On winter Saturdays, under the bright lights of massive sports domes, indoor soccer players across the United States prepare for battle. Sarah DeLappe’s The Wolves richly imagines an elite girls’ team, zooming in on nine high school juniors in the minutes before their weekly matches. Identified only by their jersey numbers, they psych each other up, run drills, and stretch “in perfect unison and with military precision.” They’re both fighting to maintain their undefeated streak and vying for the attention of college soccer scouts—their futures are on the line.
But something else is happening too. In the midst of warmups and pregame banter, the Wolves are starting to define themselves by more than their roles on the team or what their parents and coaches expect of them—and they’re starting to pull away from the safety of suburbia to reckon with the wider world and their places in it.
According to DeLappe, the tension that the Wolves feel—the tension between the world at large and the bubbles that they, like most of us, tend to dwell in—is where the play began. In a 2018 interview, DeLappe describes drafting the first scene of The Wolves right after visiting an exhibition of contemporary Middle Eastern and North African art, much of which depicted war and upheaval. “It was an incredible show,” she recalls, “but I kept thinking about the distance between the people taking in the art—New Yorkers on their iPhones drinking cold brew in the middle of summer—and the artists, who made these political works in response to the current or historical situations of their countries.” Instinctively, DeLappe pushed the gap she observed to an extreme:
“What could be further away from those humanitarian disasters than a bunch of American suburbanites on an indoor soccer field warming up for a game?”
And so in that first scene, as the Wolves get ready to face their next opponent, half the team is debating what should happen to one of the last surviving members of the Khmer Rouge, whom they’ve just learned about in school. Some of the players are flippant—“we don’t do genocides ’til senior year,” shrugs star striker #7—but others are genuinely sorting out what justice might look like for a 90-year-old convicted of crimes against humanity.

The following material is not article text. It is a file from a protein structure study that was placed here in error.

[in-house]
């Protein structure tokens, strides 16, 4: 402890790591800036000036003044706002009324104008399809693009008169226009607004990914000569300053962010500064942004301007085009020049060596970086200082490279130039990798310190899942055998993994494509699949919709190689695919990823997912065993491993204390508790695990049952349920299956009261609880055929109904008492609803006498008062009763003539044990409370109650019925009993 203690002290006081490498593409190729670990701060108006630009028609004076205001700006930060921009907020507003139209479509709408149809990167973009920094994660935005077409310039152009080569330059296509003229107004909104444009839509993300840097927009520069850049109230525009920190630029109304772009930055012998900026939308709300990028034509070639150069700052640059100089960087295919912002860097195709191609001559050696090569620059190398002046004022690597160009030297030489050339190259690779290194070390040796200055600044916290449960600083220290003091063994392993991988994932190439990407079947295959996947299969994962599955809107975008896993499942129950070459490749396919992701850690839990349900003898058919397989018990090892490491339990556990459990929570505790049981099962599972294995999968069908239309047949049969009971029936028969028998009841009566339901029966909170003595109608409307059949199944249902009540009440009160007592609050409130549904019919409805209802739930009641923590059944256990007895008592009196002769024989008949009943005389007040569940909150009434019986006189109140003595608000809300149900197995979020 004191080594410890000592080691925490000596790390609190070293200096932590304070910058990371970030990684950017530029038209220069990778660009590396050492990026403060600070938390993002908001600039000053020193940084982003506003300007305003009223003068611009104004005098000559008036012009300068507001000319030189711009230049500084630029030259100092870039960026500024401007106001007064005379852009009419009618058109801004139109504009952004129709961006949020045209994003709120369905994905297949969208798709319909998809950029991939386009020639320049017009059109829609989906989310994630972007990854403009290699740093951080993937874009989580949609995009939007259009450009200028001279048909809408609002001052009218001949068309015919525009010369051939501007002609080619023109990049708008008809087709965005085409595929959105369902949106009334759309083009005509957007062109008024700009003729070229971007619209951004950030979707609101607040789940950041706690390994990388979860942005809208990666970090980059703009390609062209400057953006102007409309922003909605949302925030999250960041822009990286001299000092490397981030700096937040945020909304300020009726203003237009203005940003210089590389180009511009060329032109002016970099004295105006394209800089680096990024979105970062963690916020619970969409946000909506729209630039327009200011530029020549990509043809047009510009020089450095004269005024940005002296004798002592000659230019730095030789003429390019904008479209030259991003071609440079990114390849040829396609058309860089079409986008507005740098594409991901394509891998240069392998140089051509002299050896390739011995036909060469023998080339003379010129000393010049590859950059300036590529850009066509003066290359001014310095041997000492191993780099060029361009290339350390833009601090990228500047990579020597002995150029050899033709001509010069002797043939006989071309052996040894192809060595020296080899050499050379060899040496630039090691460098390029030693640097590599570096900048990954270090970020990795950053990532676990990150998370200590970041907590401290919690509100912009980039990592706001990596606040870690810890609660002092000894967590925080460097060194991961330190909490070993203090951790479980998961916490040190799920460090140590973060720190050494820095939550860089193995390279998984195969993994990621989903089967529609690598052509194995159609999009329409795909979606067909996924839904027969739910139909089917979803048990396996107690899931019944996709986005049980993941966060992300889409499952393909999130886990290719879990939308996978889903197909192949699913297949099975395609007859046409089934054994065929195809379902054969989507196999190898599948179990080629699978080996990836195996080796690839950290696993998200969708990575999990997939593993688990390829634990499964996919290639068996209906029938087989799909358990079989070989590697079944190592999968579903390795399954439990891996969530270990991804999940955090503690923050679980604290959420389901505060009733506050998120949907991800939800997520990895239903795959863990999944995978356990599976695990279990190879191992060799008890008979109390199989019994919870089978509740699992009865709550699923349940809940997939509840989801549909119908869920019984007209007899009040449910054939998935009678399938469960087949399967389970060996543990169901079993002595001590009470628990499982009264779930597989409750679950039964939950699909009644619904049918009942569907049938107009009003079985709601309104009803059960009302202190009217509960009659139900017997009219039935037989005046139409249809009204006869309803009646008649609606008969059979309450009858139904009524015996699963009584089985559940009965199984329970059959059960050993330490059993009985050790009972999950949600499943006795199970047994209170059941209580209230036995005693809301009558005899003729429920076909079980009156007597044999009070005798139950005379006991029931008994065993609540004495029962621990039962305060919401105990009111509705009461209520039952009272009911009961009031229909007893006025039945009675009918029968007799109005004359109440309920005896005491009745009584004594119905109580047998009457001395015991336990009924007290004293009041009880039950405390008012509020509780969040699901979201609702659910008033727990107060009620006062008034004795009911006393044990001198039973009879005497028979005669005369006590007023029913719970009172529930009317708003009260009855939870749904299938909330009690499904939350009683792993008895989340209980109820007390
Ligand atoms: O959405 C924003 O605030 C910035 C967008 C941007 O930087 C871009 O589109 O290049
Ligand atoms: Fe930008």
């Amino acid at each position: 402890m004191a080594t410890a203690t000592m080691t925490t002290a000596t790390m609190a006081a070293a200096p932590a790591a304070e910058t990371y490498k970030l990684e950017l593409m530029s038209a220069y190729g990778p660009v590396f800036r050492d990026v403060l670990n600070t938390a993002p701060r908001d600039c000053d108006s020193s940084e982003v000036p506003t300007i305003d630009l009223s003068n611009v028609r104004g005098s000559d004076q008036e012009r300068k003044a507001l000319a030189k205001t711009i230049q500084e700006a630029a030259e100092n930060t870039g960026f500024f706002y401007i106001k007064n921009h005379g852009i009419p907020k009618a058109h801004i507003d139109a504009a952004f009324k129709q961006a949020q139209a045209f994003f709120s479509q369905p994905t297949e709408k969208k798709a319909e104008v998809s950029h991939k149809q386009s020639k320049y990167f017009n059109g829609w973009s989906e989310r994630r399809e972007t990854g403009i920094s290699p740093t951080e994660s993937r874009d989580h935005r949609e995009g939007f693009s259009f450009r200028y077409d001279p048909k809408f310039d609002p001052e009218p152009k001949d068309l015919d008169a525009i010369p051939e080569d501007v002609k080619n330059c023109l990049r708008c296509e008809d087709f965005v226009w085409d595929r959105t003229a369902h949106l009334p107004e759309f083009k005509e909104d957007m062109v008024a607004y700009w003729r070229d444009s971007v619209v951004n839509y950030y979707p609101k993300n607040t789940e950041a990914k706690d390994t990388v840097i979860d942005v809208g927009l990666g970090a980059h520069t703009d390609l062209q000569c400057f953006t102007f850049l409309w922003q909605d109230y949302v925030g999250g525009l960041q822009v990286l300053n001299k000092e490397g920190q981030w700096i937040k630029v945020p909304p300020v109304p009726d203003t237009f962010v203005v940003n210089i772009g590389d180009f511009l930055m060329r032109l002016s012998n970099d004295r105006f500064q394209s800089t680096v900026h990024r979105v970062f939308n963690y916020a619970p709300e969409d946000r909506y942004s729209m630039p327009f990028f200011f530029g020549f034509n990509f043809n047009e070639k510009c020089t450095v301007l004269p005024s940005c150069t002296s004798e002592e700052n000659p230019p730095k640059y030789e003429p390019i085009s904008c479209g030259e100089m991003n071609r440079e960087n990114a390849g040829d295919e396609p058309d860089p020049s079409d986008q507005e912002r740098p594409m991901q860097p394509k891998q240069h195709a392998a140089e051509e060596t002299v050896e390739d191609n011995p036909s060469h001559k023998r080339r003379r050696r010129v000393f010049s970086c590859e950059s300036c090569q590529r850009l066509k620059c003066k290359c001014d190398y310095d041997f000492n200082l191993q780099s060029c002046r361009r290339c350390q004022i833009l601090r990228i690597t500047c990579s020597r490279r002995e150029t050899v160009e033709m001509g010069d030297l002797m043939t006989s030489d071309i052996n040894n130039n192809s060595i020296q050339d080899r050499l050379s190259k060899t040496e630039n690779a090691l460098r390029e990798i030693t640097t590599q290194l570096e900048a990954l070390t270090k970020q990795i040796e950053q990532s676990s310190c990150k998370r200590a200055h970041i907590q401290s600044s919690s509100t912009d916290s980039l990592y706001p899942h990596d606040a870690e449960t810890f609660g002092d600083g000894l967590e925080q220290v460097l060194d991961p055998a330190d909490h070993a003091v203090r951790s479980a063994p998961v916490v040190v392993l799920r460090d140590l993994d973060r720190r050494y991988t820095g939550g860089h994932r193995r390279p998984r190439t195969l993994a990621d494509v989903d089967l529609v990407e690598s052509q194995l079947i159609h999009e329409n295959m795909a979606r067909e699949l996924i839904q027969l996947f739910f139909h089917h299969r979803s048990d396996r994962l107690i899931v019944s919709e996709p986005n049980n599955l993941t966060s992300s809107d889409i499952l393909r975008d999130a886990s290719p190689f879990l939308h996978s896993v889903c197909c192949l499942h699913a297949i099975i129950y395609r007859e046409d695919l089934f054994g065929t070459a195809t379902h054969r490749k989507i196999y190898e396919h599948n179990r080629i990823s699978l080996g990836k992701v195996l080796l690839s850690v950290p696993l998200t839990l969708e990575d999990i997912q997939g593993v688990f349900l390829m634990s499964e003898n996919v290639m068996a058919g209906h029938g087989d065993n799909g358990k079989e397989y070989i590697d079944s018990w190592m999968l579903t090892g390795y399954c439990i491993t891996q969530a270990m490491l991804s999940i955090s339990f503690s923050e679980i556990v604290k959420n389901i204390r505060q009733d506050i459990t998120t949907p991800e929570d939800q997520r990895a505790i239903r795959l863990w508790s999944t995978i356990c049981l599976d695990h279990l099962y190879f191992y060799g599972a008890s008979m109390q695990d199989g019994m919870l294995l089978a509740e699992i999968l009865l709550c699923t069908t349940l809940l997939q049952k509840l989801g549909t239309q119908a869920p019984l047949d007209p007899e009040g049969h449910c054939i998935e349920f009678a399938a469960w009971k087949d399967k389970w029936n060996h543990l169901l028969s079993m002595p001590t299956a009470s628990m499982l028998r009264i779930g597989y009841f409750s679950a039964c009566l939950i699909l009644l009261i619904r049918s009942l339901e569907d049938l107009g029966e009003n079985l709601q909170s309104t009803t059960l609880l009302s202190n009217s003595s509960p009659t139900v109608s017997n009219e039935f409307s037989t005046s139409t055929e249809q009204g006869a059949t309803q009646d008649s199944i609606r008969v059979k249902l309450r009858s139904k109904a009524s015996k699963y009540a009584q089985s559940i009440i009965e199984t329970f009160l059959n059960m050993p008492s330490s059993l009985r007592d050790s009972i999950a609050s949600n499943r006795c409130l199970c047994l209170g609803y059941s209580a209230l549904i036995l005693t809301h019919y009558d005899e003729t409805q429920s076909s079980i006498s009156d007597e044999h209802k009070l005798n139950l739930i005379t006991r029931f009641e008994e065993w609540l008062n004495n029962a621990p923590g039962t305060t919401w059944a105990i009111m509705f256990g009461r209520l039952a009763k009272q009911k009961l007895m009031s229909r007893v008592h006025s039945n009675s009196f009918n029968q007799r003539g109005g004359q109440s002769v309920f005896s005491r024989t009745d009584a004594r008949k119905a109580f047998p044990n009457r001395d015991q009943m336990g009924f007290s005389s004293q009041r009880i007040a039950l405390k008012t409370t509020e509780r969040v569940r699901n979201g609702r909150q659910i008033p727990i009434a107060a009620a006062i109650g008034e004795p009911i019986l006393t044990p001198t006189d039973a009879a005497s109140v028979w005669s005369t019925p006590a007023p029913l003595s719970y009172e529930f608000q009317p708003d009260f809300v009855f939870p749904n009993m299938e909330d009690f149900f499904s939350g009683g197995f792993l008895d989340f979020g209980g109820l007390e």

Meanwhile, their teammates are trying to convince shy #2 to switch from pads to tampons, and #46, the bewildered newcomer, can barely keep up with the swirling cross-talk. In the script, the team’s many voices—unapologetic, goofy, earnest—cascade down the page in multiple columns, as carefully arranged as notes in a piece of music. In performance, part of the pleasure of The Wolves comes from tuning into different overlapping conversations; we in the audience gradually discover who the players are on their terms, as individuals who are coming to own their identities and perspectives.
At the same time, we get to witness their extraordinary soccer prowess. For director Pirronne Yousefzadeh, working on The Wolves begins with the understanding that what the characters say only tells half the story; how they move is equally revealing. “It’s about finding the rigor,” says Yousefzadeh, “and finding the parts of the play that the language doesn’t explain, but the body does.”
The Wolves will be performed in the Bingham Theatre, and given the intimacy of the space and the specificity with which DeLappe combines dialogue with action, a unique brand of virtuosity and focus is required from everyone onstage. The actors have to be athletes too—and bond not just as a cast, but as a team. The production’s movement director, Rocío Mendez, notes that many of the characters have been playing together for years. “They’re a second family for each other. That means they all have to be on the same page physically,” explains Mendez, who will collaborate with Yousefzadeh to create and refine the show’s soccer choreography. “They’re all really good at what they do, and we have to show that.”
It’s a political act, not only to do a play about women, but also to give humanity and a kind of credence to the stories of teenagers.
As the Wolves’ season unfolds week by week, life on and off the field tests the team’s endurance. The ritual of warming up transforms into an event unto itself, while the anticipation of the game to come brings out the players’ best and worst—their ambition, strength, and wit, and their capacity for cruelty as well as kindness.
The skill and imagination with which DeLappe crafts nuanced characters has earned her considerable accolades since The Wolves premiered in 2016. In addition to being a finalist for the Pulitzer Prize, it won The American Playwriting Foundation’s inaugural Relentless Award and was recently featured on American Theatre magazine’s annual list of most-produced plays. “We’re interested in teenage voices in a way that we haven’t always been,” says Yousefzadeh, reflecting on the play’s popularity. “It’s a political act, not only to do a play about women, but also to give humanity and a kind of credence to the stories of teenagers.” For 90 gripping minutes, the Wolves take the stage. “We’re on their turf,” DeLappe wrote in 2018. “They’re not on ours.”